University of Kentucky College of Agriculture

Welcome to the Master Grazer Educational Program

-an educational program to improve grazing practices in beef, dairy, goat and sheep herds


 

Grazing News Articles

Articles on forages, animals, and grazing systems



Additional Resources

 

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Sheep
Forages
Extension Publications

 

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Master Grazer Educational Program reports to KY Ag Development Fund Board:

2014 1st Quarter Report
2014 2nd Quarter Report
2013 Annual Accomplishments
2013 Third Quarter Report
2012 Annual Accomplishments
2011 Annual Accomplishments


 

 

Contacts


Cody Smith

Master Grazer Coordinator
804 W.P. Garrigus Building
University of Kentucky
Lexington, KY
40546-0215
(859) 257-7512
Fax: (859) 257-3412
E-mail: cody.smith@uky.edu

Faculty Coordinators:


Dr. Ray Smith

Extension Forage Specialist
University of Kentucky
Phone: (859) 257-3358
Fax: (859) 323-1952  
Email: raysmith1@uky.edu

Dr. Donna Amaral-Phillips

Extension Dairy Cattle Specialist
University of Kentucky
Phone: (859) 257-7542
Fax: (859) 257-7537  
Email: damaral@uky.edu

Dr. Jeff Lehmkuhler

Extension Beef Cattle Specialist
University of Kentucky
Phone: (859) 257-2853
Fax: (859) 257-3412  
Email: jeff.lehmkuhler@uky.edu

Dr. Garry Lacefield

Extension Forage Specialist
University of Kentucky
Phone: (270) 365-7541 202 
Fax: (270) 365-2667  
Email: glacefie@uky.edu


 

Seeding Cool-Season Annuals

 

Many options exist to extend the grazing season. Cool-season annuals, such as cereal rye, wheat, and ryegrass, are a great tool to consider in pastures or following row crops for grazing in late fall to early winter and early spring. They also serve as a cover crop to reduce soil erosion during the winter on tillable acres. Typically, cool-season annuals are planted in the late summer or early fall. Correct establishment is crucial for the success of any forage. To increase the chances for a successful establishment and maintenance, keep the following recommendations in mind.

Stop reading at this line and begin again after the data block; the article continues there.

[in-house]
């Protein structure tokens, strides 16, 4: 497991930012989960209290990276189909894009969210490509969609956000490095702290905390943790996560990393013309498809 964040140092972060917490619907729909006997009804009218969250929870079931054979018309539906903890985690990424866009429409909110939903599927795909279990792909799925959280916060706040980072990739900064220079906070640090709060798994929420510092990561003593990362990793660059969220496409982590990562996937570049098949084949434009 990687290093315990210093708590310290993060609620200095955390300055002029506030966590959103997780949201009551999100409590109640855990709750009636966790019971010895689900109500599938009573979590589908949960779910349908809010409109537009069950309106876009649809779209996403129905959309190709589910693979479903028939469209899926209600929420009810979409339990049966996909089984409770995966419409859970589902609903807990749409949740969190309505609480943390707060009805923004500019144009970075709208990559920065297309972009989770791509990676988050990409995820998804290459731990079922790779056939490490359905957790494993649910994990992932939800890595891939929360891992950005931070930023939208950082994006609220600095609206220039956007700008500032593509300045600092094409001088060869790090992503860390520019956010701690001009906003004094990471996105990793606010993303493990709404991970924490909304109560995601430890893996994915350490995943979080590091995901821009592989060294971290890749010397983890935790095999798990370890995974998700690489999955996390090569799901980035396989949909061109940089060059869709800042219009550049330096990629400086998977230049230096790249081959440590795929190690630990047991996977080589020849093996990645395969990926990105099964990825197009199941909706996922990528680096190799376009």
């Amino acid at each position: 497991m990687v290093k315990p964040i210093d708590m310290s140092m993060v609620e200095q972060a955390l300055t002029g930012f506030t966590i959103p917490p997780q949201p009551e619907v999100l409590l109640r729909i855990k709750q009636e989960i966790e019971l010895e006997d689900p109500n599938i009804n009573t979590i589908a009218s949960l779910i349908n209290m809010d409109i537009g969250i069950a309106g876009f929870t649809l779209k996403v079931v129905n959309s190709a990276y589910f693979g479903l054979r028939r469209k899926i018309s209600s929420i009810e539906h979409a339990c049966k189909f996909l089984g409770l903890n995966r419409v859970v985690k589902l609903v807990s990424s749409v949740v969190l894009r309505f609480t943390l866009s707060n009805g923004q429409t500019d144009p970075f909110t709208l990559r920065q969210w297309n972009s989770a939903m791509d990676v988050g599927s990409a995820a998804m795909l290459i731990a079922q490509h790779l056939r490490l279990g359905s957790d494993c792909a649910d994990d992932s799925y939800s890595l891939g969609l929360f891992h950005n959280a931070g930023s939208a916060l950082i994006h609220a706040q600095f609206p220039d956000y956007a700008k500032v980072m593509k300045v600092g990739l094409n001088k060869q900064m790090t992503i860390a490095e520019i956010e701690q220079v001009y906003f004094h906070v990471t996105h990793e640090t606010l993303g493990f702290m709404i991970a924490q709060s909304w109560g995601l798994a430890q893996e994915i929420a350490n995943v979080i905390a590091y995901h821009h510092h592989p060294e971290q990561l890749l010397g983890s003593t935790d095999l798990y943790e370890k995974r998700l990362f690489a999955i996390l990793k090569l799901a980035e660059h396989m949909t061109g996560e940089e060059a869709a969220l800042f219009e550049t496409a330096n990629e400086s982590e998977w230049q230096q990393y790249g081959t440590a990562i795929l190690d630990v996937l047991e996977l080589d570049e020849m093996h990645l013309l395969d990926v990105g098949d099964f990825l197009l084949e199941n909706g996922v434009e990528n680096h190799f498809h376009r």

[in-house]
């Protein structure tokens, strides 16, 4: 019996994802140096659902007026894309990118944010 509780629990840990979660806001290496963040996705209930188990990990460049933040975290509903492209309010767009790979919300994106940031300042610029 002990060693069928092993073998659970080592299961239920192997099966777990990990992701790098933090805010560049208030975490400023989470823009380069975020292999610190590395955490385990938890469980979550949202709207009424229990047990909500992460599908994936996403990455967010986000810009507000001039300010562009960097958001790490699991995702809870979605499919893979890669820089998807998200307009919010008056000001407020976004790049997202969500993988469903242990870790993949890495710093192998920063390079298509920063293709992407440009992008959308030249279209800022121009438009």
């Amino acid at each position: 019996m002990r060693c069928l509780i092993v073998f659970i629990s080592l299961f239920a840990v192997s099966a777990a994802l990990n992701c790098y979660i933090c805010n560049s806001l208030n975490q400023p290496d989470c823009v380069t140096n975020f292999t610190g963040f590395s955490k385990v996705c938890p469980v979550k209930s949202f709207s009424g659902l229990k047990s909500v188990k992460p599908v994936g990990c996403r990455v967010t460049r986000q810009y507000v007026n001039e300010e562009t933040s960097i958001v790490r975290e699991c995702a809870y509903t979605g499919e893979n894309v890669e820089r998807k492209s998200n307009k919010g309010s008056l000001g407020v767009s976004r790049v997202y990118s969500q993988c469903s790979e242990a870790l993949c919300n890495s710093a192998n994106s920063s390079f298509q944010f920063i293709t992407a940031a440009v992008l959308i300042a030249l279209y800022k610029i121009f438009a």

Prepare proper fertility. Adequate soil fertility will contribute to successful establishment of any forage. Nutrient deficiencies can limit establishment, yield and make the stand vulnerable to weeds. Obtain soil samples every three years and, if necessary, correct fertility levels. Contact your local county extension agent for advice on how to take a proper soil sample and interpret the test results.

 

Select high-quality seed. A blue certified seed tag guarantees that the seed is from the variety stated on the bag and has low levels of weed seed, no noxious weed seed, and good germination and vigor. For non-certified seed, since there is no guarantee of the variety in the bag, non-certified seed may not be adapted to your area and have low yield. There should be a germination and weed percentage even on a non-certified seed tag, but the tolerances for seed germination and weed seed content are lower than for certified seed. Uncertified seed may be cheaper in the short run, but it will cost you in the long run.